March 4, 2013 — Vol. 29 No. 8
As many as 35,000 Idahoans, including soldiers injured in war, may be living with a severe traumatic brain injury, according to the national Centers for Disease Control and Prevention.
Idaho's challenge is identifying community resources to assist TBI patients after they leave acute-care facilities and return home to live, said Russell Spearman, a senior research associate in the Institute of Rural Health at the Idaho State University-Meridian Health Science Center.
Thanks to a $250,000 grant from the Maternal and Child Health Bureau of the Health Resources and Services Administration or HRSA, Spearman and his research team are a step closer to establishing a trust fund to help ease transition to independent living.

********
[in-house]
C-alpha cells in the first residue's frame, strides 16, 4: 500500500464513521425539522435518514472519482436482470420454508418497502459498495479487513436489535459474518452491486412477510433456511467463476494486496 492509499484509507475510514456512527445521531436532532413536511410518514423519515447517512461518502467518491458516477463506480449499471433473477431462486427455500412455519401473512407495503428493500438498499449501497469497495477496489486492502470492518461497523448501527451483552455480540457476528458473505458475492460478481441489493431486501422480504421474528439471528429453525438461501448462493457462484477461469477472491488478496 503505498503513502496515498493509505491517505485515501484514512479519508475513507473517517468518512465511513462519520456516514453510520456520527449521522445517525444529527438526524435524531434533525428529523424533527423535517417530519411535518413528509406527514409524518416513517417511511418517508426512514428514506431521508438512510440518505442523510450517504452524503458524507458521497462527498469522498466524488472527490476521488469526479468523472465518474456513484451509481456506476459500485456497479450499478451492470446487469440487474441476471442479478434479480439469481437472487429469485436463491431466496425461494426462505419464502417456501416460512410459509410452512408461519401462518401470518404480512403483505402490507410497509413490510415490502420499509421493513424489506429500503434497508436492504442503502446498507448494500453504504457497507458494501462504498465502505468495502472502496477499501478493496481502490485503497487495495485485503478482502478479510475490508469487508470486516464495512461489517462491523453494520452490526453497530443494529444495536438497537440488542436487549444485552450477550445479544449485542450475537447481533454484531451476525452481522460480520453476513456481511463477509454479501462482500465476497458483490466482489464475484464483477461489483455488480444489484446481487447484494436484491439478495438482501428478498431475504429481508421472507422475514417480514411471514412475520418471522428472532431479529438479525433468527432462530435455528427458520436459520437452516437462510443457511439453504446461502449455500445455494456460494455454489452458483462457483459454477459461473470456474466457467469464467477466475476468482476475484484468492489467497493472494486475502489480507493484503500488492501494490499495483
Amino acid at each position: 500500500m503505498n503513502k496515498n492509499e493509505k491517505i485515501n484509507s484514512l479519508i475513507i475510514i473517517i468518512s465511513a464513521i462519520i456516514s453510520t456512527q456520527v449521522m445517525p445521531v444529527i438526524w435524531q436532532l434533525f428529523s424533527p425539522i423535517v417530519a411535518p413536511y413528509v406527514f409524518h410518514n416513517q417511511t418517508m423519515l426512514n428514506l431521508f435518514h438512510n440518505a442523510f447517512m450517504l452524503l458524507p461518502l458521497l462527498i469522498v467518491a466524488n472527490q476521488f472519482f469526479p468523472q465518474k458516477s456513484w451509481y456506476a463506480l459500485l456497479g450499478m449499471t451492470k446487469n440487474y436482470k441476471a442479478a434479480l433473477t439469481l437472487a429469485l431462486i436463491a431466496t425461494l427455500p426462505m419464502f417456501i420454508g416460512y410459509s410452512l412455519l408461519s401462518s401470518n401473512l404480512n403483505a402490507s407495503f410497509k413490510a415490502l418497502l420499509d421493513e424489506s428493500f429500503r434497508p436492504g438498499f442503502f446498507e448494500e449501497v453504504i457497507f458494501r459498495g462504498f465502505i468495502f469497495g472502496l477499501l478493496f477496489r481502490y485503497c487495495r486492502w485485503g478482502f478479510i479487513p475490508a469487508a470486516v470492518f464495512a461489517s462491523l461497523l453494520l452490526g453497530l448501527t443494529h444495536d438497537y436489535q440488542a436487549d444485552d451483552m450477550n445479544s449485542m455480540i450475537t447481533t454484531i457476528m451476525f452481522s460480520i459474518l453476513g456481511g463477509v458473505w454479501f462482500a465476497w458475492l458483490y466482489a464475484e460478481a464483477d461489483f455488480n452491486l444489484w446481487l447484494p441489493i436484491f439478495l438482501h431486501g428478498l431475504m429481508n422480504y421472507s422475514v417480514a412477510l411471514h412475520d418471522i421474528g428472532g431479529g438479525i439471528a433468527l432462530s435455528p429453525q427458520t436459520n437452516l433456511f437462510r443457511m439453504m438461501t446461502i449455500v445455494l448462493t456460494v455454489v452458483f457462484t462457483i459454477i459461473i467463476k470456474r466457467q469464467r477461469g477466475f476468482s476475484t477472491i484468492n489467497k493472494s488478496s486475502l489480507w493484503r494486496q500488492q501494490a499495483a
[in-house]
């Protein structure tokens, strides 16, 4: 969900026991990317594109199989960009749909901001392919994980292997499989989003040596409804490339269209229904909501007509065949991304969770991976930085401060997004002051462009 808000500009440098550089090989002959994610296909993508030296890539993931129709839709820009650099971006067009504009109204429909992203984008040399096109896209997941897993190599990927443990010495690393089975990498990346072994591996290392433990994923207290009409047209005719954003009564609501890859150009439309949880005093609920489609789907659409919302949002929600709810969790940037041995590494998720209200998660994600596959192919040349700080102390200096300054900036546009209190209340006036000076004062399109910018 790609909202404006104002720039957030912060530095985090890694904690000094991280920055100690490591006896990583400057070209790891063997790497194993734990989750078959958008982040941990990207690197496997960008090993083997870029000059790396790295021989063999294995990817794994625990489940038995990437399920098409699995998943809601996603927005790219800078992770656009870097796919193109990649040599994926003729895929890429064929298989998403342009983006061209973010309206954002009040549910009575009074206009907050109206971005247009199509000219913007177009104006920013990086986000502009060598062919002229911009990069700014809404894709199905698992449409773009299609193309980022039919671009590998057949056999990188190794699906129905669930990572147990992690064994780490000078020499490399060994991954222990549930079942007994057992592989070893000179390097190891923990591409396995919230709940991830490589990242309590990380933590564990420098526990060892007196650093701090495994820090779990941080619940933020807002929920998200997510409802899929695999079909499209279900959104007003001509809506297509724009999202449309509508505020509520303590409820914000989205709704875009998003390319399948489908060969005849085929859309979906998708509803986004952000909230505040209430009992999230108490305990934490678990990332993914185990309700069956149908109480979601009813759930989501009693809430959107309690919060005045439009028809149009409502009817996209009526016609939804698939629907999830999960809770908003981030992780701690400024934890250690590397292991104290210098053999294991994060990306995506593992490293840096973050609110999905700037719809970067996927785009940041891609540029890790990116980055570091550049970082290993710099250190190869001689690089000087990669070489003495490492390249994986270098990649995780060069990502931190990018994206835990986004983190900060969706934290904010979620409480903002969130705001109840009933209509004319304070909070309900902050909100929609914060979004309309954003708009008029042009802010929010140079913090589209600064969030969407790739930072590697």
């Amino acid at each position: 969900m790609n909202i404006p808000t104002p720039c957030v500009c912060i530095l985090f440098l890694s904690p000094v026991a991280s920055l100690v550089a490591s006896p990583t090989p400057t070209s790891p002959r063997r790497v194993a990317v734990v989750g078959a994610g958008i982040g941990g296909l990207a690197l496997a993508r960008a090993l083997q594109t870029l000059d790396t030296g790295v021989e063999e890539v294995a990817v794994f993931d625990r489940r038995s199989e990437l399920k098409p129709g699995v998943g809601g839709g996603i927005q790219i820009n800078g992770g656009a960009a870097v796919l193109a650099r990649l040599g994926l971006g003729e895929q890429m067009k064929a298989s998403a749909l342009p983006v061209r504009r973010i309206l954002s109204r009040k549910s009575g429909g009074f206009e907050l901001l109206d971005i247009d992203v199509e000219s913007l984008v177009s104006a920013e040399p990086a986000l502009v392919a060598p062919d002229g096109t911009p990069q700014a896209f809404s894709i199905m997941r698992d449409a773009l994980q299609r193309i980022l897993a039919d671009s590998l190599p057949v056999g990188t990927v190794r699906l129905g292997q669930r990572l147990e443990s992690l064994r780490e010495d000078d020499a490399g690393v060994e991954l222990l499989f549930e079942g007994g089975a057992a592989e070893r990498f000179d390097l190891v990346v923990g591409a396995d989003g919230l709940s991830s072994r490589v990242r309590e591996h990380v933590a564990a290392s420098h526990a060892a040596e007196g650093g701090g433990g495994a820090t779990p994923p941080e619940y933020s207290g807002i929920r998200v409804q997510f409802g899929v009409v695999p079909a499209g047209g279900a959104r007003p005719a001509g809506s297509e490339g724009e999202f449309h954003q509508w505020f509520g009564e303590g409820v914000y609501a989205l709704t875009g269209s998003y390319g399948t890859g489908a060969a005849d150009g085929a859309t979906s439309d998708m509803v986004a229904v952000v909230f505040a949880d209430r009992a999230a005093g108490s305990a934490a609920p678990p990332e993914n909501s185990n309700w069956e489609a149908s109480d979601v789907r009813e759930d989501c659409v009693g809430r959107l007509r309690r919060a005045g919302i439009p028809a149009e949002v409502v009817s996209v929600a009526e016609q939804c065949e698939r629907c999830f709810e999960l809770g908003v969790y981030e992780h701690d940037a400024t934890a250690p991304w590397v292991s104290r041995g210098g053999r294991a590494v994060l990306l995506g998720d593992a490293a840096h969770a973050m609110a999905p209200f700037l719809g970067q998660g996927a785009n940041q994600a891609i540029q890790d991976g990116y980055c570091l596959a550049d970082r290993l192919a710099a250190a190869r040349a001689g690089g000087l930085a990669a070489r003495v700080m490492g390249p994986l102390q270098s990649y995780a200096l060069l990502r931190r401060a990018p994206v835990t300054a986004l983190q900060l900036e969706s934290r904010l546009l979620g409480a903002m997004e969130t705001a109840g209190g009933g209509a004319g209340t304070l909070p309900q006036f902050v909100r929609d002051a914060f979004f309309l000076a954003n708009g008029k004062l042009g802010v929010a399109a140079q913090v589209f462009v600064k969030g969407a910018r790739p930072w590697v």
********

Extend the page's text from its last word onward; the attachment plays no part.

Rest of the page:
"Our intent is to assist people who've experienced a traumatic brain injury over that first hurdle-to provide financial assistance to help them begin living independently," said Spearman, noting many patients need emergency funds to cover housing and transportation.
Trust funds are accounts established by law and provide time-limited gap financing after exhausting insurance benefits and other community resources, he added.
The $250,000 is an extension of a $1 million HRSA grant awarded to Spearman and the IRH in 2009 to develop a statewide support network to assist TBI patients and their families. HRSA has designated ISU the state's lead agency for TBI education and research.
Spearman and his research team have used the money to build upon the IRH's Traumatic Brain Injury Virtual Program Center and educational webinars for Idaho military personnel returning from active duty and their families. Traumatic brain injury has become the signature wound of Iraq and Afghanistan war veterans, said Spearman.
For more information about the HRSA grant, contact Russell Spearman at 208-373-1773 or email@example.com.